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Springer Spaniel


Original Works of art

Group: Sporting
Breed Family: Spaniel

The earliest mention of Spaniels in English literature is in the Master of The Game written by Edward Plantagenet, the Second Duke of York between 1406 and 1413, mainly a translation of the 1387 work Livre de Chasse by Gaston, Comte de Foix. It is safe to assume therefore that Spaniels were popular in France and England as early as the middle of the fourteenth century. Over the years, Spaniels were used in hawking, to spring fowl and to retrieve fowl.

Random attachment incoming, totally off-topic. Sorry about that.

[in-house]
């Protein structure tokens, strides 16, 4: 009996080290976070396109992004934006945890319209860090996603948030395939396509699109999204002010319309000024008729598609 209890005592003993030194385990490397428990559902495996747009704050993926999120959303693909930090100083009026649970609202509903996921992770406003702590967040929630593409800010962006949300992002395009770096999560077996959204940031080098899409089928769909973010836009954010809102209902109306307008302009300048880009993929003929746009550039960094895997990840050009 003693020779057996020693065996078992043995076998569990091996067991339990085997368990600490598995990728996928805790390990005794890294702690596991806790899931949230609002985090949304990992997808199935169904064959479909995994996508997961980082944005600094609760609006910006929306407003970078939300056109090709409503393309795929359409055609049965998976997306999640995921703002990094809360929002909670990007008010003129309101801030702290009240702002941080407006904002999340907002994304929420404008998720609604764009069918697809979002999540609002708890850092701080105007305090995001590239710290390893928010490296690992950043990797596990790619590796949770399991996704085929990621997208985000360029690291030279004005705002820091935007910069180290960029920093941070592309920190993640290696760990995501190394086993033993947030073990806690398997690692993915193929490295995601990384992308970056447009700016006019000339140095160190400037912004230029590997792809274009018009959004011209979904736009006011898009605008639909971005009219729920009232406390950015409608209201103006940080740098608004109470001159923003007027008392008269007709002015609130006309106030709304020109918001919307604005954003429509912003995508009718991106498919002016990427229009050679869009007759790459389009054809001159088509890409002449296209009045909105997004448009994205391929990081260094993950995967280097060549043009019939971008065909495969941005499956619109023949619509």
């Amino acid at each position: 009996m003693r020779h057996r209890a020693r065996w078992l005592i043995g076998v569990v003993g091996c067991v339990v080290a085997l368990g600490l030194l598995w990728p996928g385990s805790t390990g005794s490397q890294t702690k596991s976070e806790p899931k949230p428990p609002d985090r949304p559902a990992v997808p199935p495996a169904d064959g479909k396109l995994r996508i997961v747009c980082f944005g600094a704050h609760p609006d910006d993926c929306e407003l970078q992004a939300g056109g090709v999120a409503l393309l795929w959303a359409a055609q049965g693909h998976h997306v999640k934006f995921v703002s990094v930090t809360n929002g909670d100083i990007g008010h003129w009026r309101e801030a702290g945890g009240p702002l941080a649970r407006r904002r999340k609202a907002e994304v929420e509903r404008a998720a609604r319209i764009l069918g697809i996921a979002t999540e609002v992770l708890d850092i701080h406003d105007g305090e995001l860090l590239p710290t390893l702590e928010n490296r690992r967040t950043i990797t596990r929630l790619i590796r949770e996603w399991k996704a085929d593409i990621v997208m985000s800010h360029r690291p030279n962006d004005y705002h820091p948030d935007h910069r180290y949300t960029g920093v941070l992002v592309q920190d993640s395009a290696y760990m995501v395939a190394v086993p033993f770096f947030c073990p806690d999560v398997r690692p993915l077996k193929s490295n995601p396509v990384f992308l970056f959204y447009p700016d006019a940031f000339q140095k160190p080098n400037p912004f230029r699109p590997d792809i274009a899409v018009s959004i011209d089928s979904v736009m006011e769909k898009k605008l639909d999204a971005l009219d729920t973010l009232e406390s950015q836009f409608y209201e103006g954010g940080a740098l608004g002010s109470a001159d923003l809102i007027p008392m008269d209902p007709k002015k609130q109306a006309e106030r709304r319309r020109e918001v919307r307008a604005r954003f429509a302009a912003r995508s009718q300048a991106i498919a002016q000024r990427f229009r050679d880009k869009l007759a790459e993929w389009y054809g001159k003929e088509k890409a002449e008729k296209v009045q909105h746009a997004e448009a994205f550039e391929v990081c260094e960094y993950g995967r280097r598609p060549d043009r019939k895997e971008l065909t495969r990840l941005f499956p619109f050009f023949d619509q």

Eventually, the Spaniel evolved into several different breeds and by the turn of the century, The English Cocker Spaniel, The English Springer Spaniel, The Field Spaniel, and The Sussex Spaniel were well established.

The English Springer Spaniel was only recognized by The Kennel Club as a separate breed in 1902. Even then, what we think of today as Cockers and Springers were found in the same litter, the only difference being size. They had the same heritage, similar colorings and general type and the same hunting skill.

While many early paintings seem to depict the Cocker or the Springer, they can be said to illustrate an ancestor of many of the modern-day Spaniels.


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